Brown also mines much beauty and drama out of the preludes. The E-minor Prelude is plenty turbulent (and exquisitely voiced). The D-major floats dreamily, while the B-minor flits by nimbly. Best is the luminous, rather Lisztian B-flat-major Prelude, whose thick, chordal accompaniments never drag down its lyrical main tune.
The Eroica Variations sound appropriately heroic here and Brown revels in their quirks – the cadenza in the second variation and seventh-variation canon with thudding bass interjections speak with real wit – as well as their anticipations of things to come (like the eighth variation’s anticipations of the Waldstein Sonata’s finale’s textures).
This is an altogether smart and enjoyable release.
If you only know the name Ferdinand Ries due to his friendship with Beethoven, take heart: you’re not alone. He was a prolific composer in his own right, though, with a series of symphonies, operas, and a boatload of concertos (including nine for the piano) to his name. Two of the latter, nos. 8 (in A-flat major) and 9 (in G minor) are paired with his Introduction & Polonaise on the seventy-fifth installment in Hyperion’s “Romantic Piano Concerto” series.
They are, all three, wonderfully tuneful pieces filled with often-dazzling touches of virtuosic derring-do. If the music, generally, owes a debt to Beethoven, well, suffice it to say that 1) it never overstays its welcome, 2) it offers plenty of quirks of its own, and 3) what Beethoven appropriated from contemporaries like Ries and vice versa is, at this point, rather difficult to determine. Regardless, this are pieces worth hearing.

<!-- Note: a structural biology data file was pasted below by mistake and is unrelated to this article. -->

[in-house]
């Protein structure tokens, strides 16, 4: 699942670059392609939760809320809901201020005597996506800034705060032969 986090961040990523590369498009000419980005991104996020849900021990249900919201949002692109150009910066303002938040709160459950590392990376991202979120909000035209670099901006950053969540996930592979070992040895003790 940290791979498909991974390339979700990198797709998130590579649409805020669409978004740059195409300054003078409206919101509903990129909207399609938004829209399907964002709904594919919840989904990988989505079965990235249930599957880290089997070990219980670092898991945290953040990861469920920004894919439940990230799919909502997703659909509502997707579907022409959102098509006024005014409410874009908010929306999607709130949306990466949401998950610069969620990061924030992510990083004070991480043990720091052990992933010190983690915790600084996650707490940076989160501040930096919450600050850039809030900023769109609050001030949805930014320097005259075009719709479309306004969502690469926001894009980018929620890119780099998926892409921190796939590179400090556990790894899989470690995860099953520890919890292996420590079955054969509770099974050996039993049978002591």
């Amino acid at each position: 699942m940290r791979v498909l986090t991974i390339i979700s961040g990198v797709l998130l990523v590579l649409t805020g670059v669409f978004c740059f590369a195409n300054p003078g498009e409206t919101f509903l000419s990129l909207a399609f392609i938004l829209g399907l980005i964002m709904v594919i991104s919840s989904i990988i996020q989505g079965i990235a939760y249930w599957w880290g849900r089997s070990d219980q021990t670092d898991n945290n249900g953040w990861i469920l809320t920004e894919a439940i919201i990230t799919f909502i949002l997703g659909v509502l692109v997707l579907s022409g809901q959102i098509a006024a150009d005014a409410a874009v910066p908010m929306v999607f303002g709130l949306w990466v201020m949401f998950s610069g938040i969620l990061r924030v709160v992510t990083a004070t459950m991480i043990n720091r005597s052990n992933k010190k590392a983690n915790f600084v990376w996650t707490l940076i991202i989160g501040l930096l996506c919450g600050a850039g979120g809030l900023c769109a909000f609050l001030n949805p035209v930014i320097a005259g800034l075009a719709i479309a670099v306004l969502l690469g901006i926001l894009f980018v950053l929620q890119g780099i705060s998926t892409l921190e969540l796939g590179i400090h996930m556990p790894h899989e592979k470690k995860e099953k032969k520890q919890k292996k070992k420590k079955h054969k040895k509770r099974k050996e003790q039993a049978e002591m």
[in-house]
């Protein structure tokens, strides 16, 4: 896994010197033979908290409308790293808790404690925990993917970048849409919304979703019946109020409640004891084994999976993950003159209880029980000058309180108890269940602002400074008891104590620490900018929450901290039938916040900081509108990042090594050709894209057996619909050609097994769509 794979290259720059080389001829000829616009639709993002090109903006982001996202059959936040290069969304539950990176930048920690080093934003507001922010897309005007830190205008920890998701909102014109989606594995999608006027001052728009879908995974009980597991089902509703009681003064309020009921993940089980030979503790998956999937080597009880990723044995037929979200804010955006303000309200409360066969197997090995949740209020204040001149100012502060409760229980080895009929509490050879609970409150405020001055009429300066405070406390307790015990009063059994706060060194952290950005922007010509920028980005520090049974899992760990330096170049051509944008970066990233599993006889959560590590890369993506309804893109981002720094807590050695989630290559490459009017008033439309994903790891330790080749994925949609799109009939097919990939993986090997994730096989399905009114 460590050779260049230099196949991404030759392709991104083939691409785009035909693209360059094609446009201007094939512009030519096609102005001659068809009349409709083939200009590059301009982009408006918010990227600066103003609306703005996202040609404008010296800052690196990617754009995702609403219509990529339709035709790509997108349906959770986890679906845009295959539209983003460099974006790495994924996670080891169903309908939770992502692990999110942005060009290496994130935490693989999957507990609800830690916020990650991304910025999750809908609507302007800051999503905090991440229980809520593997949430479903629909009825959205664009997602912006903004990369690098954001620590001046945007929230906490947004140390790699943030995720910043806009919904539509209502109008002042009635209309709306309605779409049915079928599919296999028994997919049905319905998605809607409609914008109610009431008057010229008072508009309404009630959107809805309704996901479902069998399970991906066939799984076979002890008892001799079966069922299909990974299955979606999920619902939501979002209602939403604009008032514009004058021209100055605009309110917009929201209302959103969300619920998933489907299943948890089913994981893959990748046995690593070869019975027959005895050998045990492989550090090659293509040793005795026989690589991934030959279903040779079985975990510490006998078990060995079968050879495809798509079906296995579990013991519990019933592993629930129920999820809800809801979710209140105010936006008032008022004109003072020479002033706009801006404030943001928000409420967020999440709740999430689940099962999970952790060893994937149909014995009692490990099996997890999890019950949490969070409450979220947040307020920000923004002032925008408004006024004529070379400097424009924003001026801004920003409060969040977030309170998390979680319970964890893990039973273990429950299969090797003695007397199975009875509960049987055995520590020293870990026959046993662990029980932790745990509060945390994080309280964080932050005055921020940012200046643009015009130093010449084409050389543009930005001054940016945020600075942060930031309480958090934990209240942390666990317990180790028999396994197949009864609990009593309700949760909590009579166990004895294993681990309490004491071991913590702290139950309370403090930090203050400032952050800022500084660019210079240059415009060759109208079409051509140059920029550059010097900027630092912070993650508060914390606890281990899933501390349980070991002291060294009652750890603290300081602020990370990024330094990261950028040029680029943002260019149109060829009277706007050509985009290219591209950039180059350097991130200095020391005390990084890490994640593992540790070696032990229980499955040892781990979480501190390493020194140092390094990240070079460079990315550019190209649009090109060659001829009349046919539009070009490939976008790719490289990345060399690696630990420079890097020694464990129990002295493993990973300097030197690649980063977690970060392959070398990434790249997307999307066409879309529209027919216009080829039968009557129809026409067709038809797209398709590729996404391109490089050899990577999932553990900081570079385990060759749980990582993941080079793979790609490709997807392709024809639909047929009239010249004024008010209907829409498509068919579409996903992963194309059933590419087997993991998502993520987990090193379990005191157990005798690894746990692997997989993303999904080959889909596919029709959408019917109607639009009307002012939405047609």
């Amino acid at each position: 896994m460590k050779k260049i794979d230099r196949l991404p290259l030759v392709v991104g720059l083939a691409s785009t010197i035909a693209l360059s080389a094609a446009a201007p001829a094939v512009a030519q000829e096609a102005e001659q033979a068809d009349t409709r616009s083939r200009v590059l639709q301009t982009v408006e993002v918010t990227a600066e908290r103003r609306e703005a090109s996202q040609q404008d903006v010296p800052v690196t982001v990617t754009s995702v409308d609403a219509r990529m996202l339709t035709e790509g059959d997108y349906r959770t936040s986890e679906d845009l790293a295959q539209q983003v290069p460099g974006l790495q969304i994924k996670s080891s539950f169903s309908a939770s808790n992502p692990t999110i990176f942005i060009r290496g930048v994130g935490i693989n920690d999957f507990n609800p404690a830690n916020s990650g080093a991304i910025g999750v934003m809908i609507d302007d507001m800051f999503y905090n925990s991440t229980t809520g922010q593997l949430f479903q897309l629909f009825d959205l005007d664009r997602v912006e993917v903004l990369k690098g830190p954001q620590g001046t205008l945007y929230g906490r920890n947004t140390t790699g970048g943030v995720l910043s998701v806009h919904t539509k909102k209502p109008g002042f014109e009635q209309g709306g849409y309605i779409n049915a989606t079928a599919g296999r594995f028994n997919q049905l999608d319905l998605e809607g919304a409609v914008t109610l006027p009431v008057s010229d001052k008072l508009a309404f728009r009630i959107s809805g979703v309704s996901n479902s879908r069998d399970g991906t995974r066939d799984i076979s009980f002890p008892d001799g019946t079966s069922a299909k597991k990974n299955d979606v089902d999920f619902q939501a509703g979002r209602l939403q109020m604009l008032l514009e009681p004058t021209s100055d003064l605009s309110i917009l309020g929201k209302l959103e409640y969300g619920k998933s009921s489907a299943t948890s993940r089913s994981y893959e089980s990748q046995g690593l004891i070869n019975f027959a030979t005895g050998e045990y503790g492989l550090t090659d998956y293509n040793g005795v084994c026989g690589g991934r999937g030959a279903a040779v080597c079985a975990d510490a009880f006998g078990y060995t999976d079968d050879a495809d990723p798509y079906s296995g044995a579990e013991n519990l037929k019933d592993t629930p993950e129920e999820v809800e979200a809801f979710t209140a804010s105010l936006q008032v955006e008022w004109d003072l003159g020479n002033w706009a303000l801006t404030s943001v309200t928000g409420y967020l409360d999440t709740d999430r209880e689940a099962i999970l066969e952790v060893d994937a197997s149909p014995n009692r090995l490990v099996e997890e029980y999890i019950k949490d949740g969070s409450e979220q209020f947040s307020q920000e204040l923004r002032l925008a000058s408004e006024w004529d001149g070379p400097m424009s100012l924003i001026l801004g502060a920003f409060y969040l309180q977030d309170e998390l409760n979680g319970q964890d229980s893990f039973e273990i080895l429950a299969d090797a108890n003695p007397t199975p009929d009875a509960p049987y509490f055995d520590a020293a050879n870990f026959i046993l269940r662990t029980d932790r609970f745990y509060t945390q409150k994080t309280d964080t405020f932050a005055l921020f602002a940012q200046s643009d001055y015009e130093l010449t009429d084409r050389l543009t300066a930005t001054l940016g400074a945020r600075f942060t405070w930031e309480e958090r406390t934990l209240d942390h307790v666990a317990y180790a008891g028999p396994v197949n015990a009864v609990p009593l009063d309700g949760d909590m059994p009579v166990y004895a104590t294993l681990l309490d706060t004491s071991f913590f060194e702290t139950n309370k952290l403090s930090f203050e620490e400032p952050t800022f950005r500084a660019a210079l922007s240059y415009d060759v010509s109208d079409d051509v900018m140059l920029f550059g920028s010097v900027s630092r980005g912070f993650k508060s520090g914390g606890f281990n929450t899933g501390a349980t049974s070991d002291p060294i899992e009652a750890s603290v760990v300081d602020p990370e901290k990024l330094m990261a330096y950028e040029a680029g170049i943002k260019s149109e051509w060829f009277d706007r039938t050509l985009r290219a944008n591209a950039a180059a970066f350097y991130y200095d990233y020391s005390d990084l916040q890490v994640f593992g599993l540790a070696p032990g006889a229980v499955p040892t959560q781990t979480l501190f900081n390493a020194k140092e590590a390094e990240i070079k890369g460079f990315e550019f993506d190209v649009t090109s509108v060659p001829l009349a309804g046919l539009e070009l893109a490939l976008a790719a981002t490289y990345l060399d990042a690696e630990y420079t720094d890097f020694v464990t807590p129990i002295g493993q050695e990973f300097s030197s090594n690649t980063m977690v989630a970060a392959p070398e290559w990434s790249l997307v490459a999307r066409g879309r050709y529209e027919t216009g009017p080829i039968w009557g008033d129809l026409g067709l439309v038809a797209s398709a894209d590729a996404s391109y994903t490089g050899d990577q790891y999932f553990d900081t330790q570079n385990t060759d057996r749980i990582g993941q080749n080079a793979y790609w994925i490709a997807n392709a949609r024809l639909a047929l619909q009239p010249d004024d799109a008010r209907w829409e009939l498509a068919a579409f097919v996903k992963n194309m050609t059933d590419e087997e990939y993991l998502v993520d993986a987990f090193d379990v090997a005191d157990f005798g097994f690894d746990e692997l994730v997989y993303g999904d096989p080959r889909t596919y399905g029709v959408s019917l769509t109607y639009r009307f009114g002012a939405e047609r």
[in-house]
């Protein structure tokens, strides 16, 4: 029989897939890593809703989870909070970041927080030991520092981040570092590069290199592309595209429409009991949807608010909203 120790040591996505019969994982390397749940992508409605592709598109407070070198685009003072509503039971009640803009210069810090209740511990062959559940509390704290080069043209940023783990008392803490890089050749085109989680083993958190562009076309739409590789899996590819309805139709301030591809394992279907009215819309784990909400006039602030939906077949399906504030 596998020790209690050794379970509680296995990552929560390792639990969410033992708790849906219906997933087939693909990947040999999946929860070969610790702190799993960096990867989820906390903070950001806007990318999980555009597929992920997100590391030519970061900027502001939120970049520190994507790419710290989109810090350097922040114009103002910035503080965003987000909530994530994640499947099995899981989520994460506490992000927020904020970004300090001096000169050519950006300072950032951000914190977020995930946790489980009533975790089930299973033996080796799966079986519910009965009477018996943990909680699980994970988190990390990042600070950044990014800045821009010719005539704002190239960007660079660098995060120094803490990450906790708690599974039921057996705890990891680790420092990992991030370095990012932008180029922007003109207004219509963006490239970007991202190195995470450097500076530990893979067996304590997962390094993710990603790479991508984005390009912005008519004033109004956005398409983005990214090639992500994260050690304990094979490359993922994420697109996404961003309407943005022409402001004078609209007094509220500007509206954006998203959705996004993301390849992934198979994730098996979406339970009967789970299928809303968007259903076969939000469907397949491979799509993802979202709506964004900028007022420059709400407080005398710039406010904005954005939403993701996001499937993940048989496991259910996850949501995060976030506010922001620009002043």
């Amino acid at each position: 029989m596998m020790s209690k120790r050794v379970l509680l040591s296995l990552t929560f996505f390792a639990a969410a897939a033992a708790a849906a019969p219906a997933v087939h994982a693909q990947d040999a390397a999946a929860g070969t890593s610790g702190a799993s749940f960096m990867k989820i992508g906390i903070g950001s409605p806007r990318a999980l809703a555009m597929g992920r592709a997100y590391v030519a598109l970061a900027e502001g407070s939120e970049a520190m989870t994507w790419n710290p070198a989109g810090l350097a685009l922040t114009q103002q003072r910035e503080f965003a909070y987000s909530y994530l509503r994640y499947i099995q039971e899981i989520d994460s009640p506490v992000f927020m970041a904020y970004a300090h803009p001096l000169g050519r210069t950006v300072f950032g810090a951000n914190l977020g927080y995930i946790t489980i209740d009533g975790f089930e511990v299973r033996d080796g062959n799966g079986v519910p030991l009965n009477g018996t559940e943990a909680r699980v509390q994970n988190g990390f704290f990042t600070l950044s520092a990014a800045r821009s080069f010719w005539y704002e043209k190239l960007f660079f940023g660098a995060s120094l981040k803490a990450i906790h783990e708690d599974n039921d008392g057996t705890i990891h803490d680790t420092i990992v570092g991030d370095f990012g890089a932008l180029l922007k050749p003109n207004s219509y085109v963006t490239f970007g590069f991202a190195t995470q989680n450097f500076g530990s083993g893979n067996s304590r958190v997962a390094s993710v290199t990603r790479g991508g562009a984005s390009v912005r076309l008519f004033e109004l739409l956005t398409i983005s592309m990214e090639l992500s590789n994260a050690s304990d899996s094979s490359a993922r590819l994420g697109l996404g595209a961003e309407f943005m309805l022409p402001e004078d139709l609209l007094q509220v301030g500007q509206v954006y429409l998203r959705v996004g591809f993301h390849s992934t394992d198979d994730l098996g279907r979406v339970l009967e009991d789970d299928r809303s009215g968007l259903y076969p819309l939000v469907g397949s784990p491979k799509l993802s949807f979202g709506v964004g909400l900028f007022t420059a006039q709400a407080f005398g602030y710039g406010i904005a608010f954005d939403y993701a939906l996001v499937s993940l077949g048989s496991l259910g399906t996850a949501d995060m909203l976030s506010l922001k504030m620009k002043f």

That’s especially true when they’re played with the dexterous command and poetic fluency that pianist Piers Lane brings to them here. In the A-flat-major Concerto, he dispatches the florid runs of the outer movements vigorously and with color to spare; the lovely central movement sings like a long-lost Chopin nocturne.
A similar approach marks Lane’s account of the G-minor Concerto which, in the minor-key episodes of the outer movements (both of which end in the major mode, for what that’s worth) boil turbulently. The central Larghetto is, again, free and songful. And the Introduction & Polonaise is a brilliantly vital.
Leon Botstein and The Orchestra Now provide charismatic accompaniments, full of rhythmic bite and spirit. Indeed, it would be hard to ask for more finely-etched or sensitively played performances of such neglected fare as this. None of these three scores may be earth-shaking, but they’re fine works that provide fresh perspective on an era (and genres) that have been dominated by too few composers and pieces.